House Democrats have unveiled their version of sweeping legislation aimed at bolstering U.S. competition with China, though bipartisan buy-in will be needed to finish the job and Republicans objected to being shut out of the process.
The nearly 3,000-page bill is a hodgepodge of stalled spending on U.S. science and technology, including $52 billion for semiconductor manufacturing and $45 billion to shore up U.S. supply chains.
President Biden called it an important step to “make our supply chains stronger and reinvigorate the innovation engine of our economy to outcompete China and the rest of the world for decades to come.”
House Speaker Nancy Pelosi, California Democrat, praised “bold, results-oriented legislation” which she said will solidify U.S. leadership on the global stage.
Democrats dubbed the bill the COMPETES Act, achieving that acronym with the title America Creating Opportunities for Manufacturing Pre-Eminence in Technology and Economic Strength Act.
The bill serves as the lower chamber’s version of the Senate’s $250 billion U.S. Innovation and Competition Act which passed in June with the support of eighteen Republicans and 50 Democrats.
The House version, on the other hand, has been plagued by months of stalled negotiations, and both chambers have toiled with separate versions of legislation that combine a wide swath of tough-on-China measures put forward by lawmakers.
In November, Senate Majority Leader Charles E. Schumer, New York Democrat, and Mrs. Pelosi vowed to deliver the legislation to the president’s desk “as soon as possible.”
Key differences remain between the two versions and House and Senate leadership are expected to begin smoothing out a compromise version after the House takes up the bill as soon as next week.
House Republicans have voiced frustration with the process, saying they have been sidelined while Democrats hammered out key details.
“We have been in talks with House and Senate committees of jurisdiction for weeks, trying to put together a bipartisan bill that could pass Congress,” said Rep. Michael T. McCaul of Texas, the ranking Republican on the Foreign Affairs Committee. “Rather than allowing those talks to play out, Speaker Pelosi and House Democrats have decided to torpedo the chance of a bipartisan, bicameral bill to confront the generational threat posed by the Chinese Communist Party.”
Over the summer, House Foreign Affairs Committee Democrats largely dismissed Republican input in its markup of the Ensuring American Global Leadership and Engagement (EAGLE) Act, a key component of Tuesday’s bill.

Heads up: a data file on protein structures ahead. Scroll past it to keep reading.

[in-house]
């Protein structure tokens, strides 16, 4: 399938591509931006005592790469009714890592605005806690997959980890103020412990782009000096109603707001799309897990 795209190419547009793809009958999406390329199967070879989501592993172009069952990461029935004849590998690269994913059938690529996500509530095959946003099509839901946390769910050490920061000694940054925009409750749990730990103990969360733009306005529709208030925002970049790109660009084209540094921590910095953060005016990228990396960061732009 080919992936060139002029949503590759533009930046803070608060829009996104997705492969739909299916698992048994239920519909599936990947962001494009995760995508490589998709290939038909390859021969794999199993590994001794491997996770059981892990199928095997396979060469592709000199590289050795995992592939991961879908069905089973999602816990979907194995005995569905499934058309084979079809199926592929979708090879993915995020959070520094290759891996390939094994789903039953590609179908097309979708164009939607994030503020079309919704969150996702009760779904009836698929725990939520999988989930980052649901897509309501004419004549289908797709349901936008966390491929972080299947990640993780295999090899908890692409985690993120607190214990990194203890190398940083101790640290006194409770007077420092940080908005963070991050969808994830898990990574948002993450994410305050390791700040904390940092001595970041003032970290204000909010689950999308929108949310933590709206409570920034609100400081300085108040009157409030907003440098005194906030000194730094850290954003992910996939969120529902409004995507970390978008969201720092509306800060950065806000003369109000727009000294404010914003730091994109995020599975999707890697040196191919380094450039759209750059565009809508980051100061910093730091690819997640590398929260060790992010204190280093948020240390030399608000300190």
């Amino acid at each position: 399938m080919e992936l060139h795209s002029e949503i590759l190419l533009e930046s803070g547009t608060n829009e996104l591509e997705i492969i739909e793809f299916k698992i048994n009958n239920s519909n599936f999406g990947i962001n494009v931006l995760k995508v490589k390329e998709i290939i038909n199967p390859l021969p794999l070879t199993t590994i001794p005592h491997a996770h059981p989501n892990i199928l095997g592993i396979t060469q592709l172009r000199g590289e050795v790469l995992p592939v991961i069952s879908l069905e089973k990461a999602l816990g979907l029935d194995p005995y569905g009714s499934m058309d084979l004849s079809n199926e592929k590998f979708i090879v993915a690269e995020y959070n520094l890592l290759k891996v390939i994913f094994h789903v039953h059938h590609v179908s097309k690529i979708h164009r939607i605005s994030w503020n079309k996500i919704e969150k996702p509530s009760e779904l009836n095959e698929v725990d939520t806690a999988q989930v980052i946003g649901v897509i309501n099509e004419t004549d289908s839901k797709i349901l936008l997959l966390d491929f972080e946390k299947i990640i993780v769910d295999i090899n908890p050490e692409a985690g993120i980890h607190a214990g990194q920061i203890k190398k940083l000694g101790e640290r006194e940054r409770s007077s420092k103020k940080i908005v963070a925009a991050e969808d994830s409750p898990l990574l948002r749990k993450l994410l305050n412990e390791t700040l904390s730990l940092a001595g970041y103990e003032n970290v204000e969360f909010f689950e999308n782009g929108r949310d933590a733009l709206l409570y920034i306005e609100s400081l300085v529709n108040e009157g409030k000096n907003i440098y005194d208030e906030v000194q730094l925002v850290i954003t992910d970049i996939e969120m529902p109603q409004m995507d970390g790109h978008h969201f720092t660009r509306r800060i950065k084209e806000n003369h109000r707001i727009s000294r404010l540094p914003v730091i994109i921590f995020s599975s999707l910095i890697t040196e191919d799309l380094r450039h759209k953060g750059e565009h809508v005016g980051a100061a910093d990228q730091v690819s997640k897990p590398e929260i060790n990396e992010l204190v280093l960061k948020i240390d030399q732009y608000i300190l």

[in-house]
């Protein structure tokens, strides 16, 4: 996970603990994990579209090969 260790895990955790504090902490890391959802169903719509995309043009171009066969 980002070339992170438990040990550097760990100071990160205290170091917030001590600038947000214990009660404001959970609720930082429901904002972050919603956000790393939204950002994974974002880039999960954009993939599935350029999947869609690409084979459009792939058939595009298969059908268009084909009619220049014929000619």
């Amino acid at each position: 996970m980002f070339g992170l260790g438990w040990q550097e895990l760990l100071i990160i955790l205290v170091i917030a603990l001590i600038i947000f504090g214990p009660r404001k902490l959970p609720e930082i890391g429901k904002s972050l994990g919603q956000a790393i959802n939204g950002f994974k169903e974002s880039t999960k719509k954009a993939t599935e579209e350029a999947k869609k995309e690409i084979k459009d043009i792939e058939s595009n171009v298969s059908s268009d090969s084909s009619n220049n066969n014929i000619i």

The bill passed in committee in a party-line vote.
Republicans took issue with the bill’s climate-related provisions, which they said were largely about political messaging and with what they characterized as insufficient measures on control of technology exports.
“I would strongly urge Speaker Pelosi and other House Democrats to work with Republicans on a bill that will actually counter CCP aggression and that has the ability to pass both houses of Congress,” Mr. McCaul said. “These futile messaging bills are pointless.”
House Science Science, Space, and Technology Committee Republicans, too, are disheartened by the bill, which they say dashed months of bipartisan work.
“I have been urging Democratic leadership to begin conferencing these bills with the Senate since June, to no avail,” said the committee’s top Republican, Rep. Frank Lucas of Oklahoma. “And now that Speaker Pelosi has finally decided to act, she has done so with no regard for all of this bipartisan work.”
“We cannot afford to play politics while the Chinese Communist Party threatens our economic and national security,” he said.
The legislation is a priority for Democrats. The sweeping legislation would be a big win for Mr. Biden, who has been hobbled by a string of legislative defeats.
The bill also reflects growing consternation with Beijing. Tough-on-China rhetoric has emerged as a rare unifier on Capitol Hill, though the two parties remain divided on how to confront Beijing.
Lawmakers on both sides of the aisle have introduced a slew of bills aimed at reducing U.S. reliance on Chinese goods, countering Beijing’s military aggression in the Pacific, and bolstering the U.S. commitment to Taiwan.
Last year alone — halfway through the 117th Congress — lawmakers introduced 238 bills aimed at China, but both chambers hit a wall when it came to moving the legislation over the finish line.
Almost nothing reached President Biden’s desk.